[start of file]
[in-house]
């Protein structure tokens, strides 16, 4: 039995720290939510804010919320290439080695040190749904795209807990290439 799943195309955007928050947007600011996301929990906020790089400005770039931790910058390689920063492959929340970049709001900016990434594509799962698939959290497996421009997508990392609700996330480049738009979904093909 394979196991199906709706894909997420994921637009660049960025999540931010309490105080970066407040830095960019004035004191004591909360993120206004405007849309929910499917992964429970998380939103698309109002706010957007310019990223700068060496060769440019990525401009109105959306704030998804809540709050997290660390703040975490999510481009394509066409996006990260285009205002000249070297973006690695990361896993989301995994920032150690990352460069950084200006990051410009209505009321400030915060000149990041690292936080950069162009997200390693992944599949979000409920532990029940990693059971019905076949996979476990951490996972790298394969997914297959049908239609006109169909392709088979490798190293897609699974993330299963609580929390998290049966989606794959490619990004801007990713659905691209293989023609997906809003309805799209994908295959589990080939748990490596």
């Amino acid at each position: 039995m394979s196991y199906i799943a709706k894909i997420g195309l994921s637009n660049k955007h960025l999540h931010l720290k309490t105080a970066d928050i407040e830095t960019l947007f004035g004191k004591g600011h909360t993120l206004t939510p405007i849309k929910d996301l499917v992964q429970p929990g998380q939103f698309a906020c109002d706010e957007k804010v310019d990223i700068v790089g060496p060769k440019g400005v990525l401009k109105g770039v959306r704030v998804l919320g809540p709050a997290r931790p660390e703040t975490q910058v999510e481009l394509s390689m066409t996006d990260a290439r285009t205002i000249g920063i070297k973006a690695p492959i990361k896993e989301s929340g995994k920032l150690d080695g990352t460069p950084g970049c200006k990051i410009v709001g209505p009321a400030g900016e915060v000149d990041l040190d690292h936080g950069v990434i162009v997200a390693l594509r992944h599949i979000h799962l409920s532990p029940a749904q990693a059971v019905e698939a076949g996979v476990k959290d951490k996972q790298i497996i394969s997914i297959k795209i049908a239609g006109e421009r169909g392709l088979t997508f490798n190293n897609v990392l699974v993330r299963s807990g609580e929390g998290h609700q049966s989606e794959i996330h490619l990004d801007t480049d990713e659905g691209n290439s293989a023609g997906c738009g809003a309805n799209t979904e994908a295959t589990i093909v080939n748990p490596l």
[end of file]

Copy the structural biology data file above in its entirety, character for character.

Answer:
[in-house]
């Protein structure tokens, strides 16, 4: 039995720290939510804010919320290439080695040190749904795209807990290439 799943195309955007928050947007600011996301929990906020790089400005770039931790910058390689920063492959929340970049709001900016990434594509799962698939959290497996421009997508990392609700996330480049738009979904093909 394979196991199906709706894909997420994921637009660049960025999540931010309490105080970066407040830095960019004035004191004591909360993120206004405007849309929910499917992964429970998380939103698309109002706010957007310019990223700068060496060769440019990525401009109105959306704030998804809540709050997290660390703040975490999510481009394509066409996006990260285009205002000249070297973006690695990361896993989301995994920032150690990352460069950084200006990051410009209505009321400030915060000149990041690292936080950069162009997200390693992944599949979000409920532990029940990693059971019905076949996979476990951490996972790298394969997914297959049908239609006109169909392709088979490798190293897609699974993330299963609580929390998290049966989606794959490619990004801007990713659905691209293989023609997906809003309805799209994908295959589990080939748990490596």
């Amino acid at each position: 039995m394979s196991y199906i799943a709706k894909i997420g195309l994921s637009n660049k955007h960025l999540h931010l720290k309490t105080a970066d928050i407040e830095t960019l947007f004035g004191k004591g600011h909360t993120l206004t939510p405007i849309k929910d996301l499917v992964q429970p929990g998380q939103f698309a906020c109002d706010e957007k804010v310019d990223i700068v790089g060496p060769k440019g400005v990525l401009k109105g770039v959306r704030v998804l919320g809540p709050a997290r931790p660390e703040t975490q910058v999510e481009l394509s390689m066409t996006d990260a290439r285009t205002i000249g920063i070297k973006a690695p492959i990361k896993e989301s929340g995994k920032l150690d080695g990352t460069p950084g970049c200006k990051i410009v709001g209505p009321a400030g900016e915060v000149d990041l040190d690292h936080g950069v990434i162009v997200a390693l594509r992944h599949i979000h799962l409920s532990p029940a749904q990693a059971v019905e698939a076949g996979v476990k959290d951490k996972q790298i497996i394969s997914i297959k795209i049908a239609g006109e421009r169909g392709l088979t997508f490798n190293n897609v990392l699974v993330r299963s807990g609580e929390g998290h609700q049966s989606e794959i996330h490619l990004d801007t480049d990713e659905g691209n290439s293989a023609g997906c738009g809003a309805n799209t979904e994908a295959t589990i093909v080939n748990p490596l």